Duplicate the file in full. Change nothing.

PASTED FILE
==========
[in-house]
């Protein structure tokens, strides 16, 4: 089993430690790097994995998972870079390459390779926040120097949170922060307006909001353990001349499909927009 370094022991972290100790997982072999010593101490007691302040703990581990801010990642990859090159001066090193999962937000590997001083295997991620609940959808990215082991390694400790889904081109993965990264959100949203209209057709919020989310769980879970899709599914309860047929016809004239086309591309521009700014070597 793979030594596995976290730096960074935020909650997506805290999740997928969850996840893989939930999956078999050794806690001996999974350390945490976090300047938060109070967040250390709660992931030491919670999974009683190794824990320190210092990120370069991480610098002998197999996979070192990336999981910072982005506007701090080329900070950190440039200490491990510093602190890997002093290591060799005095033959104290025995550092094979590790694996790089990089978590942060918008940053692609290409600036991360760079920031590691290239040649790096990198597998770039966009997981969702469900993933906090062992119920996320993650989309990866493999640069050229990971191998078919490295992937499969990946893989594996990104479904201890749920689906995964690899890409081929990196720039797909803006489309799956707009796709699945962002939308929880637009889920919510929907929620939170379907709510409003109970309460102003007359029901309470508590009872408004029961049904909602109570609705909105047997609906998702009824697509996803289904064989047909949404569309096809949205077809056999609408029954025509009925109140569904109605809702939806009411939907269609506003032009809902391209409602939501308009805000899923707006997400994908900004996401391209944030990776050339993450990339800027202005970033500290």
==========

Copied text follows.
[in-house]
């Protein structure tokens, strides 16, 4: 089993430690790097994995998972870079390459390779926040120097949170922060307006909001353990001349499909927009 370094022991972290100790997982072999010593101490007691302040703990581990801010990642990859090159001066090193999962937000590997001083295997991620609940959808990215082991390694400790889904081109993965990264959100949203209209057709919020989310769980879970899709599914309860047929016809004239086309591309521009700014070597 793979030594596995976290730096960074935020909650997506805290999740997928969850996840893989939930999956078999050794806690001996999974350390945490976090300047938060109070967040250390709660992931030491919670999974009683190794824990320190210092990120370069991480610098002998197999996979070192990336999981910072982005506007701090080329900070950190440039200490491990510093602190890997002093290591060799005095033959104290025995550092094979590790694996790089990089978590942060918008940053692609290409600036991360760079920031590691290239040649790096990198597998770039966009997981969702469900993933906090062992119920996320993650989309990866493999640069050229990971191998078919490295992937499969990946893989594996990104479904201890749920689906995964690899890409081929990196720039797909803006489309799956707009796709699945962002939308929880637009889920919510929907929620939170379907709510409003109970309460102003007359029901309470508590009872408004029961049904909602109570609705909105047997609906998702009824697509996803289904064989047909949404569309096809949205077809056999609408029954025509009925109140569904109605809702939806009411939907269609506003032009809902391209409602939501308009805000899923707006997400994908900004996401391209944030990776050339993450990339800027202005970033500290």